One of the main problems we have encountered with law firms is the need for awareness and training. From the senior partners to the lower ranking members of the office staff, everyone needs to be properly trained in correct data protection procedures. It is not simply the role of the DPO to comply with GDPR; it has to be a business-wide planned strategy. This is because, in our experience, human error is the most significant threat to data security.
Another area where we have found issues is in the growth of internationalism. Larger law firms continue to merge with their international counterparts becoming part of super global law firms. The UK elements of these international firms must take particular note of the new regulations as it will be inevitable that they will hold data pertaining to EU citizens (whether clients, third parties or employees) or process such data and will be caught by the provisions of the GDPR, whatever the legislative environment within which their associates operate.
‘Special’ categories of personal data
Under the GDPR it will be easier for clients who suffer ‘material or non-material damage’ due to a data breach by their firm, to bring claims for compensation. In addition, we see more UK firms now coming into contact with ‘special’ categories of personal data (eg. handling an employment law case involving allegations of discrimination on grounds of sexual orientation), they could be exposed to the most significant fines if they fail to keep client data secure.
As a business development tool, law firms increasingly use the web, sometimes including forms of online advertising. We have worked with firms where these involve the use of profiling of EU citizens (in practice, this often simply means that geo-location preferences do not exclude IP addresses associated with EU countries) and it is important that they consider the implications of GDPR in these activities.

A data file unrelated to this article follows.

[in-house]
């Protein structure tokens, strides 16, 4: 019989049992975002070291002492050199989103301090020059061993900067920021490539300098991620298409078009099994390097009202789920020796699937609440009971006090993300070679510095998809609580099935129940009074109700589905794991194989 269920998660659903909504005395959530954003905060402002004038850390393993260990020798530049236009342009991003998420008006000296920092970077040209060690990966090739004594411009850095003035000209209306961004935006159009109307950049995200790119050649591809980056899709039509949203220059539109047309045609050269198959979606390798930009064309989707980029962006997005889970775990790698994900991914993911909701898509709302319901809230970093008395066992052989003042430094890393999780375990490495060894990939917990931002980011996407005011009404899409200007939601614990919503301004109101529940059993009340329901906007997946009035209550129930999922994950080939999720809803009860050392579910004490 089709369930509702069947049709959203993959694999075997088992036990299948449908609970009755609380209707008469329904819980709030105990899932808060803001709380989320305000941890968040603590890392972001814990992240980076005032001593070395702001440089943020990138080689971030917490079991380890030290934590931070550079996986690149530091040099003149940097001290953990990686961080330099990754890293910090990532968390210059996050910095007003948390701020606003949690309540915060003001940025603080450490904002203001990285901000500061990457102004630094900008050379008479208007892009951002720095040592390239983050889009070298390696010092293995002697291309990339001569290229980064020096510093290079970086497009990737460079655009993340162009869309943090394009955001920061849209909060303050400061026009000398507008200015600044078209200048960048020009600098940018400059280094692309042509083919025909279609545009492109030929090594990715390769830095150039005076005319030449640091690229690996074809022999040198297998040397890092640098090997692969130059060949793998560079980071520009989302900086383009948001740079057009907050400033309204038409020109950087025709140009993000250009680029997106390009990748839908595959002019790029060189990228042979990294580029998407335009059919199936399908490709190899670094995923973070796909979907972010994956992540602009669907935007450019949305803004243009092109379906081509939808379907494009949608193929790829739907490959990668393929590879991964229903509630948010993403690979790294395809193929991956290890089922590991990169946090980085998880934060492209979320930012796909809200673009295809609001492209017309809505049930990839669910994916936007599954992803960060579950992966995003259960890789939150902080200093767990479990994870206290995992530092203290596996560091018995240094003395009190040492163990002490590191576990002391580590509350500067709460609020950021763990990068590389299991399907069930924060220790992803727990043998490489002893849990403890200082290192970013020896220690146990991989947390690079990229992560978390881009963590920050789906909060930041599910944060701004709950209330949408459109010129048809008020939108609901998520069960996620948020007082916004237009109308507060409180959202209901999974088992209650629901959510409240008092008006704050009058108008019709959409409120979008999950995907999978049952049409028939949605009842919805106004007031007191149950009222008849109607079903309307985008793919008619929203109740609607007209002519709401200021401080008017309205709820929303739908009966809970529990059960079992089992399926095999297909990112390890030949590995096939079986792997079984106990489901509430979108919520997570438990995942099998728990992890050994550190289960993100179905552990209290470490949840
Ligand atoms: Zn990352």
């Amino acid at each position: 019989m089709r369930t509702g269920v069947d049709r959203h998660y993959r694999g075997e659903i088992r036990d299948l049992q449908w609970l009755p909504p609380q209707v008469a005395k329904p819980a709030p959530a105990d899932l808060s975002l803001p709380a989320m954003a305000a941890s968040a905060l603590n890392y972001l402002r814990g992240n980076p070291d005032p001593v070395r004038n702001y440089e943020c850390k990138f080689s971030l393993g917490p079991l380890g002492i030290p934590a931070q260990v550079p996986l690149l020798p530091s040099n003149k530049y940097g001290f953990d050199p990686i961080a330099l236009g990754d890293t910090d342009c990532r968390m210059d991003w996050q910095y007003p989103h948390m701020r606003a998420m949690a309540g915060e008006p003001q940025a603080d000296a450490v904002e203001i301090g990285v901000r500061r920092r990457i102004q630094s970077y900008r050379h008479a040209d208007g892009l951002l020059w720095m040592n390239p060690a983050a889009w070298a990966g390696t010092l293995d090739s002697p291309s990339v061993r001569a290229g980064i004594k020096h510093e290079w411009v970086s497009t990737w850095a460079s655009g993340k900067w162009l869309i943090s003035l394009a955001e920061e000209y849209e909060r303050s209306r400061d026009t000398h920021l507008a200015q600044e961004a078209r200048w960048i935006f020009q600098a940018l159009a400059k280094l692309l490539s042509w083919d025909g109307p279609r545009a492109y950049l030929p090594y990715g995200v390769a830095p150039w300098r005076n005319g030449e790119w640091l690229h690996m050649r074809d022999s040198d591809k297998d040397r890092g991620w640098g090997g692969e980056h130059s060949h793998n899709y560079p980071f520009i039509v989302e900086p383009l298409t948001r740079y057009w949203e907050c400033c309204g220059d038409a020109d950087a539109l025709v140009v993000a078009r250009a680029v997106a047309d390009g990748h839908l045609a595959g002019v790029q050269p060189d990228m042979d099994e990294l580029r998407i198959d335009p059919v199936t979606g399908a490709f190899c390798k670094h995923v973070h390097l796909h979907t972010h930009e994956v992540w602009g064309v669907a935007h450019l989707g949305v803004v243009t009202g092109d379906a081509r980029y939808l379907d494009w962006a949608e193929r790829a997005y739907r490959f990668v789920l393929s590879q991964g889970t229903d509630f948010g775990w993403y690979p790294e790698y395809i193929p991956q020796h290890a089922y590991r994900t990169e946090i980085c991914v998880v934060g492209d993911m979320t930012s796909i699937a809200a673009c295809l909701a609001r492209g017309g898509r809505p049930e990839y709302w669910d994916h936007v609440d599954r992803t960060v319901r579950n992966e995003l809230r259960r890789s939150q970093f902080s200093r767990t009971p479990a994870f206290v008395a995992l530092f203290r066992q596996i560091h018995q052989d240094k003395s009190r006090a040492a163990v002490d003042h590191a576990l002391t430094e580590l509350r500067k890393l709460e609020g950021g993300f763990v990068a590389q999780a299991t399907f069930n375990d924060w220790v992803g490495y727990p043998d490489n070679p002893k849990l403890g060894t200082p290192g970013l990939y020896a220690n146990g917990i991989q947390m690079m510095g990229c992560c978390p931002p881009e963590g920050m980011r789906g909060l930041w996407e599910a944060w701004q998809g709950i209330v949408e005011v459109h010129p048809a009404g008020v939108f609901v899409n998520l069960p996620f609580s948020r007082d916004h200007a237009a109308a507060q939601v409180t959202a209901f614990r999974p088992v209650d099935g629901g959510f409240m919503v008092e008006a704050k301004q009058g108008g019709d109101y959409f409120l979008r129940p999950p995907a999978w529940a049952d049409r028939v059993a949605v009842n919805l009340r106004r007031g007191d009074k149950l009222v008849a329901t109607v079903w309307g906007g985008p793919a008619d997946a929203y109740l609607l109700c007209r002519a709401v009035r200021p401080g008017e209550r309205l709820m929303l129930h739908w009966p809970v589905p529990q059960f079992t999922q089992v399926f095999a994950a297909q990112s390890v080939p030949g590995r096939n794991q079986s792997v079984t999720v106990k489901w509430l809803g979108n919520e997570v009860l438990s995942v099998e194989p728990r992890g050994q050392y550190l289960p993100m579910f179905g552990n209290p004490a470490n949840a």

HR Data Processing
Employees will have the same rights as clients under GDPR which means that the Data Protection processes must also include employees. When considering the implications of GDPR a lot of organisations do not take employee data into account and often have lower security standards and fewer controls in place to protect it.
Our GDPR team
SRM’s GDPR team provides a business-focused service to organisations of all types and size, at all ends of the GDPR-readiness spectrum. While we provide unrivalled technical and compliance expertise, we also understand how businesses operate, working with clients in the GDPR compliance process with the focus on delivering robust and effective compliance, not on selling products.
SRM has operated in this environment for many years. Our GDPR consultants are trained through a GCHQ-approved qualification and are able to advise on the strategic management of GDPR compliance. We can also take on the full DPO role.
Our GDPR SAQ has been developed to outline key areas that need to be addressed and to provide a guide as to your current state of GDPR readiness.
For more information on how our GDPR team can support and resource your organisation contact Mark Nordstrom on firstname.lastname@example.org or telephone 03450 21 21 51.
Visit our website: GDPR – The General Data Protection Regulation
Or read our blog: